Sanders’s amendment would declare the “sense of Congress” that lawmakers are “in agreement with the opinion of virtually the entire worldwide scientific community” that climate change is real, that it’s human-caused, that it’s already causing problems domestically and globally, that the United States needs to transition to cleaner forms of energy, and that time is running out before the world suffers “irreparable harm.”
One of Schatz’s three amendments asks whether it’s “the sense of the Senate that climate change—(1) is real; (2) is caused by humans; (3) is urgent; and (4) is solvable.” A second asks whether the Senate agrees that global temperatures have risen, that the rise is already affecting the climate, that the United States should shift to cleaner energy, and that the United States should cut greenhouse gas emissions and encourage other countries to follow suit. His third amendment and Kaine’s amendment make similar statements to the other two.
And an amendment offered by Merkley asks lawmakers to endorse statements made by a variety of scientific organizations and government agencies saying that climate change is real and that humans are driving it. The groups include the National Academy of Sciences, AAAS (publisher of ScienceInsider), the American Geophysical Union, the American Meteorological Society, the National Oceanic and Atmospheric Administration, and NASA.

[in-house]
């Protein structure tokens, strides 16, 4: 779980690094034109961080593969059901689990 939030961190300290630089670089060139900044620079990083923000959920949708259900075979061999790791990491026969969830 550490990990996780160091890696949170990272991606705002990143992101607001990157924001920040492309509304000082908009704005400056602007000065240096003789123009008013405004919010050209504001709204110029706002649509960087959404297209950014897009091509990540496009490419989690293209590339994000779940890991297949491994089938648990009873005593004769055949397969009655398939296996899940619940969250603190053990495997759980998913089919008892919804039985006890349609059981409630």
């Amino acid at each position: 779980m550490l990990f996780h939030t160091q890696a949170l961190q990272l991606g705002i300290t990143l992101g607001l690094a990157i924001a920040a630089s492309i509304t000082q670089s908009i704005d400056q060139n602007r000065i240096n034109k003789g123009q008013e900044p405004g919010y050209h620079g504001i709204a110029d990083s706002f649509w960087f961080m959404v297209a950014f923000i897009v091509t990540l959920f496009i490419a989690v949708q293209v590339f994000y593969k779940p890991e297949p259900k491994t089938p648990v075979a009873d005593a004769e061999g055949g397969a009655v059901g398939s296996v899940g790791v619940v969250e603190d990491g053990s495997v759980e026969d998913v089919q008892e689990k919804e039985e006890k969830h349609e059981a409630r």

Whitehouse’s amendment takes a veiled jab at Senator James Inhofe (R–OK), the new chair of the Senate Environment and Public Works Committee, who has called climate change a “hoax.” The amendment states that it’s “the sense of the Senate that climate change is real and not a hoax.”
If votes on any of the amendments were to occur, it wouldn’t be the first time that members of Congress have had to take a stance on climate science. Early in 2014, a House committee rejected, on a party-line vote, a similar amendment offered by Representative Jan Schakowsky (D–IL). In 2011, former Representative Henry Waxman (D–CA) tried to attach a climate science amendment to a GOP-sponsored bill that would have struck down the Environmental Protection Agency’s power to regulate greenhouse gas emissions. The amendment failed on a mostly party-line 240 to 184 vote.
With the 2016 presidential race looming and several Republican senators mulling presidential runs—including Ted Cruz (R–TX), Marco Rubio (R–FL), and Rand Paul (R–KY)—any climate vote could carry additional political importance. Democrats and their environmental allies are sure to use a “no” vote against any Republican senator who becomes the GOP nominee. But a “yes” vote could be perilous for candidates running in Republican candidate-selection primaries and caucuses, which often hinge on winning over tea party and conservative Republicans. These voters, according to polling data, are more likely to deny climate change than their liberal or moderate GOP counterparts.